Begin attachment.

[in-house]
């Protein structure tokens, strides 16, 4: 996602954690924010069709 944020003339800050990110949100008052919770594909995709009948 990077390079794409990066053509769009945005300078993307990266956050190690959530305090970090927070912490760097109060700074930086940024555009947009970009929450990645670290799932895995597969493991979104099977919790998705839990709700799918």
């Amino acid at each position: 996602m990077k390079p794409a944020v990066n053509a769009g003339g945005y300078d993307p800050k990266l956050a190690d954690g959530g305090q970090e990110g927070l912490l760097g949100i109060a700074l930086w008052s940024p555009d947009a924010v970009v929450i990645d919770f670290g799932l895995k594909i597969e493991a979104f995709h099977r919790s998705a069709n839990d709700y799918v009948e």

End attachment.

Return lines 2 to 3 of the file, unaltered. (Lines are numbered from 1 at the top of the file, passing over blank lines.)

């Protein structure tokens, strides 16, 4: 996602954690924010069709 944020003339800050990110949100008052919770594909995709009948 990077390079794409990066053509769009945005300078993307990266956050190690959530305090970090927070912490760097109060700074930086940024555009947009970009929450990645670290799932895995597969493991979104099977919790998705839990709700799918």
């Amino acid at each position: 996602m990077k390079p794409a944020v990066n053509a769009g003339g945005y300078d993307p800050k990266l956050a190690d954690g959530g305090q970090e990110g927070l912490l760097g949100i109060a700074l930086w008052s940024p555009d947009a924010v970009v929450i990645d919770f670290g799932l895995k594909i597969e493991a979104f995709h099977r919790s998705a069709n839990d709700y799918v009948e």